When streaming giant Netflix (NASDAQ:NFLX) reported its first-quarter results on April 17, there was plenty to unpack. Subscriber growth was a bit slower than expected, with the lack of a blockbuster hit partly to blame.

The company plans to spend $1 billion on marketing globally this year to drive growth, along with $6 billion on content. Free cash flow is expected to be negative $2 billion this year, and the company doesn't expect to be free-cash-flow positive for many years into the future. Inexplicably, Netflix users have spent more than 500 million hours watching Adam Sandler films.

What caught my eye, though, was Netflix's brief justification for its rapidly growing debt. Netflix had $3.37 billion of debt at the end of the first quarter, up from just $900 million at the end of 2014. With free cash flow set to run negative for the foreseeable future as Netflix plows cash into content, that number will keep rising going forward.

A screenshot of the Netflix app.

Image source: Netflix.

Investors shouldn't worry about that pesky debt, said Netflix in its first-quarter shareholder letter. Compared to other media companies, the streamer is being cautious:

Our debt to total cap ratio, at under 10%, is quite conservative compared to most of our media peers at 30%-70%, and conservative compared to efficient capital structure theory. Thus, we will continue to add long-term debt as needed to finance our expansion of original content, including in Q2'17.

A ratio for any occasion

When I first read this section of Netflix's letter to shareholders, I assumed that by "debt to total cap ratio," the company was referring to the debt-to-capital ratio, which measures the percentage of the total capital that's comprised of debt. This is a standard ratio that describes a company's capital structure.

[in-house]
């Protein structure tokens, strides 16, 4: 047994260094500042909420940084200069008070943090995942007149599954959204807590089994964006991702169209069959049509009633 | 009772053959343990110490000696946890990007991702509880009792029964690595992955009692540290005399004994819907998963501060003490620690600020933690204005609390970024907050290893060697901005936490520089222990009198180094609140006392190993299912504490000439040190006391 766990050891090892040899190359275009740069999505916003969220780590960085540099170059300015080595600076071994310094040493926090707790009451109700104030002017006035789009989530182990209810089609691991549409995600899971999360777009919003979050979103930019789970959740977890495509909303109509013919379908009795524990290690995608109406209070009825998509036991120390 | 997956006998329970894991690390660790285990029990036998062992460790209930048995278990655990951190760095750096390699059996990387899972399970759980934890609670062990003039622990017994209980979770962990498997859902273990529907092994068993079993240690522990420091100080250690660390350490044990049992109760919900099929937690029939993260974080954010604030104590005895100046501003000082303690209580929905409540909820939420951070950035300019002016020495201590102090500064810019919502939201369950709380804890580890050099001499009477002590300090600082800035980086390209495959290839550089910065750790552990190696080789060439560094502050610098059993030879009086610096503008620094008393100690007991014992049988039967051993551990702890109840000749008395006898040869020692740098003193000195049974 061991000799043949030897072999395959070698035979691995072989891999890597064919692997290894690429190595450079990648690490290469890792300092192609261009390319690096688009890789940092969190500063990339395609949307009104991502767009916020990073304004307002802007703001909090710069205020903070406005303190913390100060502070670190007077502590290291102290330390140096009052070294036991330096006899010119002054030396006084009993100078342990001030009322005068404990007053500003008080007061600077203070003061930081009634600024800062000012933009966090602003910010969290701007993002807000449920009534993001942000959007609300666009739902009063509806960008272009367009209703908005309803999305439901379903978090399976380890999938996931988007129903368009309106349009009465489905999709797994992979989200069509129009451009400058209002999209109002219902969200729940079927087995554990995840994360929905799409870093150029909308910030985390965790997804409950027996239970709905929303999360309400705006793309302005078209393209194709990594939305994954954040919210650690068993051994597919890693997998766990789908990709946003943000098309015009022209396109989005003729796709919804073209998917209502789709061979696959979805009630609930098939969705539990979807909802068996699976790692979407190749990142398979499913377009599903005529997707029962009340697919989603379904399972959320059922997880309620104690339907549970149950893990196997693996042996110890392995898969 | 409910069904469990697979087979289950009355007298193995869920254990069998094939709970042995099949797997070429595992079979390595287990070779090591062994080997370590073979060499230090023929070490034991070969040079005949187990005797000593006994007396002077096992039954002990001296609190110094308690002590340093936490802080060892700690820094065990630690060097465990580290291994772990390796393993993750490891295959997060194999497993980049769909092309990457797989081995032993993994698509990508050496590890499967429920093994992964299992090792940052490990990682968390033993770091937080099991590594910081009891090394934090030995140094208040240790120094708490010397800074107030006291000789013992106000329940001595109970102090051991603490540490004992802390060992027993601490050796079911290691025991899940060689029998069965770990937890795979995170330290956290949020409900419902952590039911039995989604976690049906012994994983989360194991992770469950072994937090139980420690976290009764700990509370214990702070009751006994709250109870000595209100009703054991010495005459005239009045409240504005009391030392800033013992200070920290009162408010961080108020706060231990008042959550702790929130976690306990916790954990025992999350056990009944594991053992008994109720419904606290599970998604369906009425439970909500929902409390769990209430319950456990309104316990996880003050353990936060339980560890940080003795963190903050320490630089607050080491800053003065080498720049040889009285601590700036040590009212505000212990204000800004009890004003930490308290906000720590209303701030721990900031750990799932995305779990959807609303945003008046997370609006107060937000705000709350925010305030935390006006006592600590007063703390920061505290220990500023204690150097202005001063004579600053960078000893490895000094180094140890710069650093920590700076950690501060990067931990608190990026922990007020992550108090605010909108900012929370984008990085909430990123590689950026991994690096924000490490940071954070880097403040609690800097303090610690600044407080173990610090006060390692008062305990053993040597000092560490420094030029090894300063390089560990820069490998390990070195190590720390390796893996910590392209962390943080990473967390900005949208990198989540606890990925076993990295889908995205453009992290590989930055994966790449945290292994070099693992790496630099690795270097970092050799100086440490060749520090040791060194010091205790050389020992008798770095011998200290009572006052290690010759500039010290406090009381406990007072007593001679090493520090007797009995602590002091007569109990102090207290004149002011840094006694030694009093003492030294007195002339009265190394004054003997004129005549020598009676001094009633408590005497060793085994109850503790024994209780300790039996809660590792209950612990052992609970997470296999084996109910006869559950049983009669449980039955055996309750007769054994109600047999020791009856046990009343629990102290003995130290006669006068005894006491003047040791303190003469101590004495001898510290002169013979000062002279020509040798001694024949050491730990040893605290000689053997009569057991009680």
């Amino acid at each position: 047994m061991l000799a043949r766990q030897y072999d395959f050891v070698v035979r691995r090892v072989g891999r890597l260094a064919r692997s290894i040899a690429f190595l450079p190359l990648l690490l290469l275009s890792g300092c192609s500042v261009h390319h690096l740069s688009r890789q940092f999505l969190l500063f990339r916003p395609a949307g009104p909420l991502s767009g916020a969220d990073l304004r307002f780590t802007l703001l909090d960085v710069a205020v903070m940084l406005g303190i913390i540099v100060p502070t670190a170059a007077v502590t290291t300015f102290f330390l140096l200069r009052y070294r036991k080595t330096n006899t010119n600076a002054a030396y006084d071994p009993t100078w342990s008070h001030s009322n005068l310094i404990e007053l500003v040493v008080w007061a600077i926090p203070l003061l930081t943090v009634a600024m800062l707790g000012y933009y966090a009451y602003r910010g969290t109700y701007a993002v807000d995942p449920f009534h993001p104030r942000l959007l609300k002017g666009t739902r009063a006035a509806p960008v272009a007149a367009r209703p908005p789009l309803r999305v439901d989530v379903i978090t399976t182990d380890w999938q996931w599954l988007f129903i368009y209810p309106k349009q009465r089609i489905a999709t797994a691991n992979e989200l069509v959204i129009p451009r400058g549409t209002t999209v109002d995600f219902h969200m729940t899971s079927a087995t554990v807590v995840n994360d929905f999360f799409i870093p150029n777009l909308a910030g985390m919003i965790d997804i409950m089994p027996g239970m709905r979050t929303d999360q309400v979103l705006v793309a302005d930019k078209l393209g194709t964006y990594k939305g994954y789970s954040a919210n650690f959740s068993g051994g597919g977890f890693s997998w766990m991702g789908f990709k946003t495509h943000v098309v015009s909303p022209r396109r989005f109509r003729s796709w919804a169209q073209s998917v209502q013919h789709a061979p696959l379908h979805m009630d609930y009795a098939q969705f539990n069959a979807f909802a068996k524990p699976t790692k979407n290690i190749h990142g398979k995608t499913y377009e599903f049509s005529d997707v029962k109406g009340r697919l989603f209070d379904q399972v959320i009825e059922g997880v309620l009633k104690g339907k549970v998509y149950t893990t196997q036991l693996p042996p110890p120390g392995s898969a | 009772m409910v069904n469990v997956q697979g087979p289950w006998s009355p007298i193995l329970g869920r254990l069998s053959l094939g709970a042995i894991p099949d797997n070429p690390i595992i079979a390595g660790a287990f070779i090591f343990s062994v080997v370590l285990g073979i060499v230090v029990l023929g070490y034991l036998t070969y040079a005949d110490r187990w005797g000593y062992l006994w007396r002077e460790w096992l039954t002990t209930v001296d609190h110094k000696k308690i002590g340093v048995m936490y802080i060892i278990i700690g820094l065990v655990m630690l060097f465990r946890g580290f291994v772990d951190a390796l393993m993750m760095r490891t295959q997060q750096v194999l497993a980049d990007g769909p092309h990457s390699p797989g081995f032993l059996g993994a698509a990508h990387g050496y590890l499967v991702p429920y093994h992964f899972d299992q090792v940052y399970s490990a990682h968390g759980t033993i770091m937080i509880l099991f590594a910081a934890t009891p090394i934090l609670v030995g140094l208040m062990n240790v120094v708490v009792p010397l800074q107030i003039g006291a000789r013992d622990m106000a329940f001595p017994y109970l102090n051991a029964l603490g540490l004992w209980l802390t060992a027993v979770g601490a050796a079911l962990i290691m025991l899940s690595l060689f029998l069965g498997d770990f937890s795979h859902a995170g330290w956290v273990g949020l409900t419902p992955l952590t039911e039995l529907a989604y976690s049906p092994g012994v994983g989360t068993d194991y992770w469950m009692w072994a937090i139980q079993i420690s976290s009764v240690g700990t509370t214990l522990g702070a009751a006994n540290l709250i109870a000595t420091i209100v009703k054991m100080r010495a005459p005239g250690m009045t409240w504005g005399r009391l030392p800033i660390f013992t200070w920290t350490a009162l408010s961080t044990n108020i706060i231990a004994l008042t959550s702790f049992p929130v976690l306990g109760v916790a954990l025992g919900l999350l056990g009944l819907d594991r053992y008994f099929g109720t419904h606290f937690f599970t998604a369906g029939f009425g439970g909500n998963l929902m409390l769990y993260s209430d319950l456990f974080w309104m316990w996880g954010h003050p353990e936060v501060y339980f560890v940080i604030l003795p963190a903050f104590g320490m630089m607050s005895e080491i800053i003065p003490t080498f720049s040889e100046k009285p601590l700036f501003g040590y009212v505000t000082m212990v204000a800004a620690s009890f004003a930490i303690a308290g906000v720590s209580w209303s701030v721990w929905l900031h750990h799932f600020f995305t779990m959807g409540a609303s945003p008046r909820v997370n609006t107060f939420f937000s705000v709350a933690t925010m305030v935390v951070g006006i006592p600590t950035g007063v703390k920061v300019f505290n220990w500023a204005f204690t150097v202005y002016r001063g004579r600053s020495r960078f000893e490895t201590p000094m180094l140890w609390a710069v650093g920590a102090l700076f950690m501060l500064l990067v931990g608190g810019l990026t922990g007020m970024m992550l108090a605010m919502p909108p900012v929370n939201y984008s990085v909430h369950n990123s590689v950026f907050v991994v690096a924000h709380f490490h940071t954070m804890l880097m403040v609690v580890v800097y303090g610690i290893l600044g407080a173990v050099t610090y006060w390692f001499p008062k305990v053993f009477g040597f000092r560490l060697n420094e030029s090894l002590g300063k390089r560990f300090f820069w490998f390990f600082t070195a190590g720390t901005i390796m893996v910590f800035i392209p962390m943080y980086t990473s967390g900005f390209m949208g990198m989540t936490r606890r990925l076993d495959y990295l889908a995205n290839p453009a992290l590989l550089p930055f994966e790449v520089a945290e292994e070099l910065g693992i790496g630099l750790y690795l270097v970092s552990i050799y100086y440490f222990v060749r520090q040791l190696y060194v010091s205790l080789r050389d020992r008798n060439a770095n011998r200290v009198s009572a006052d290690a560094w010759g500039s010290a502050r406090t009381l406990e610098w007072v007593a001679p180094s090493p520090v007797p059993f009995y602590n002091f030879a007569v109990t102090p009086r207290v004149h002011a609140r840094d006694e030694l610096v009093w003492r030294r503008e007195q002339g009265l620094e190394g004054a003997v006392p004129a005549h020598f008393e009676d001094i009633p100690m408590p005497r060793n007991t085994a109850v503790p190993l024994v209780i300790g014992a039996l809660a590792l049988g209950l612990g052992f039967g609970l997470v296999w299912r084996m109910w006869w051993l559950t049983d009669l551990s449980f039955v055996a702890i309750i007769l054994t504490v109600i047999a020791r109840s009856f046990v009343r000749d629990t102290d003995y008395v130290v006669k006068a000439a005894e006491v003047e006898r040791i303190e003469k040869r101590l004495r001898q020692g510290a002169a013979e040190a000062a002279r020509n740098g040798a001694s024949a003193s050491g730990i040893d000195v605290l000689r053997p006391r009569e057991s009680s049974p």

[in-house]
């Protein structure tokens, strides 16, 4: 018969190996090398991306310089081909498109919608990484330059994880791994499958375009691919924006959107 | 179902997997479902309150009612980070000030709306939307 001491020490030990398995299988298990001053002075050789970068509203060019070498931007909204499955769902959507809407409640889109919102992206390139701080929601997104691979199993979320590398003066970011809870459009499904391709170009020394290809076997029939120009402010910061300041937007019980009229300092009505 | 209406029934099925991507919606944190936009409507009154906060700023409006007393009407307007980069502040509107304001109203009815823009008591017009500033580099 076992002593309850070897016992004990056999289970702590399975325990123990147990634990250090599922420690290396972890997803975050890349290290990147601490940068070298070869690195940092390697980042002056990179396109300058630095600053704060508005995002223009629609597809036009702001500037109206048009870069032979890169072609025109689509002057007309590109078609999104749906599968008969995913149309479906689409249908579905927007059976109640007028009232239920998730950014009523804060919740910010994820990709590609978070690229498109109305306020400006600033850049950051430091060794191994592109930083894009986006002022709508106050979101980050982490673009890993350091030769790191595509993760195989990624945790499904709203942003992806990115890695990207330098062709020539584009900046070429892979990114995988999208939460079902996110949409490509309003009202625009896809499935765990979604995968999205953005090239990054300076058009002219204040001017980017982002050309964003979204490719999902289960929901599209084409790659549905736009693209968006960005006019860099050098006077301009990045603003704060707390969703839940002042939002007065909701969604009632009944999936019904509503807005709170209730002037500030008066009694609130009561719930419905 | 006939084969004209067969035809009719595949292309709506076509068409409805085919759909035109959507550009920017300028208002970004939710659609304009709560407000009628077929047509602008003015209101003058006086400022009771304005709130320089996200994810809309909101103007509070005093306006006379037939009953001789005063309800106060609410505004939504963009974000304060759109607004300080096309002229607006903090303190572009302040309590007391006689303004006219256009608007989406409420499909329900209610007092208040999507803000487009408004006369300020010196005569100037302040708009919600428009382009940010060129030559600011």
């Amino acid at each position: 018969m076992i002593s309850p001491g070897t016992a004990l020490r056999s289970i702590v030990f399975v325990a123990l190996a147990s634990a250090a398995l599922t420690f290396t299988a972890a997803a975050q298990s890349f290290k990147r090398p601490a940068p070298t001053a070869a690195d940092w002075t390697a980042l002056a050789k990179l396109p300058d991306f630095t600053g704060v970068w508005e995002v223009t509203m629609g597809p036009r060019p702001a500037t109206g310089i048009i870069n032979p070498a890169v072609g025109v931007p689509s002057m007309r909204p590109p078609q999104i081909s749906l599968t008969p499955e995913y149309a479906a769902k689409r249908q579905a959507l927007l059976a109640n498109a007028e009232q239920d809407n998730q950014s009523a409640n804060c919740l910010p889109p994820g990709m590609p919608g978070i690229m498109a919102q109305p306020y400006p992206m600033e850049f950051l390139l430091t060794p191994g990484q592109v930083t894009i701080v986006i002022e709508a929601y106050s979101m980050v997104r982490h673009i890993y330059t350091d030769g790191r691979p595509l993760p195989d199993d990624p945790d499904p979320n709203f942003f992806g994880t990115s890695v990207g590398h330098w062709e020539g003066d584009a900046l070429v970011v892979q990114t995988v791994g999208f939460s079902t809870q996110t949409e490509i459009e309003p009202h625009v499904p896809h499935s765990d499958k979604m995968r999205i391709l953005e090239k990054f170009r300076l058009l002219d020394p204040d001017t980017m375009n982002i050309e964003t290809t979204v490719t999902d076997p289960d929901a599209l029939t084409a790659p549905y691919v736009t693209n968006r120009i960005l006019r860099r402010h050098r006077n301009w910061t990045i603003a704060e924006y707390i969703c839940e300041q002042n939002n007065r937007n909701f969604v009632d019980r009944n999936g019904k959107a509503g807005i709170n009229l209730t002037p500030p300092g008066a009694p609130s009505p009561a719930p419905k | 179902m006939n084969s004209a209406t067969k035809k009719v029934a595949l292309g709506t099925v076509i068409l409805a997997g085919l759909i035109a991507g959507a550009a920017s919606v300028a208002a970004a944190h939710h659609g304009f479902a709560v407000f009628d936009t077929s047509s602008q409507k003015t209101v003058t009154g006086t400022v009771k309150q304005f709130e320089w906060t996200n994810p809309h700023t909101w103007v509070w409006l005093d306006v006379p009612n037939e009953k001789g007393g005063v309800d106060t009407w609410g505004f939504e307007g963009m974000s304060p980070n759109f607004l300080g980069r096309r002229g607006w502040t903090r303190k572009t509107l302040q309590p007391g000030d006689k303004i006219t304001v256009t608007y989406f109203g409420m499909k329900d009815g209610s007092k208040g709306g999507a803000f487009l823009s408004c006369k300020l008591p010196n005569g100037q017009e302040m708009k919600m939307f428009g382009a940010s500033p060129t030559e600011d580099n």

But Netflix's debt-to-capital ratio is nowhere near 10%. Netflix is actually talking about the debt-to-market-capitalization ratio, which is an entirely different thing. And it has nothing to do with its capital structure.

Netflix's market capitalization is about $62 billion, putting the debt-to-market-cap ratio at just 5.4%. This is indeed far lower compared to its media peers. Time Warner has a debt-to-market-cap ratio of about 31%, while CBS Corp. has a debt-to market-cap ratio of 33%. Twenty-First Century Fox has a debt-to-market-cap ratio of 36%.

But this ratio isn't very meaningful. The denominator, the market capitalization, is a function of the optimism of investors. Netflix stock trades for seven times 2016 sales and more than 300 times 2016 earnings. Its media peers have valuations much closer to the market average. Any ratio where the denominator depends on the valuation is going to produce a lower result for Netflix, by default.

If Netflix's stock price rises by 10%, can the company pile on 10% more debt without any additional risk? If the stock price falls, will Netflix pare back its expansion plans to reflect that its balance sheet is no longer quite as "conservative"? Of course not.

Netflix's debt-to-capital ratio, which is the total debt divided by the sum of the total debt and shareholders' equity, is 53%. That's in the same ballpark as its peers. Time Warner's debt-to-capital ratio sits at 50%, CBS' at 72%, and Twenty-First Century Fox's at 58%. Using a ratio based purely on the balance sheet, Netflix's use of debt is far from conservative.

Why this matters

There's nothing wrong with taking on debt to fund expansion. Netflix would not be able to grow nearly as fast without raising additional capital. But don't let the company fool you into believing that this debt doesn't come with risk. It does.

If all this spending on content doesn't produce the return on investment that Netflix expects in the long run, this explosion of debt will be a major problem. That's the big unknown with the Netflix story. It might all work out fine, with the much larger Netflix of the future throwing off billions of dollars in cash each year, even after servicing the debt that got it there. But it also might not.

Investors should hope that Netflix isn't using the debt-to-market-cap ratio to justify decisions internally. If it is, the company might as well use the debt-to-hours-watching-Adam-Sandler-films ratio, which is also quite conservative compared to its peers.

This article represents the opinion of the writer, who may disagree with the “official” recommendation position of a Motley Fool premium advisory service. We’re motley! Questioning an investing thesis -- even one of our own -- helps us all think critically about investing and make decisions that help us become smarter, happier, and richer.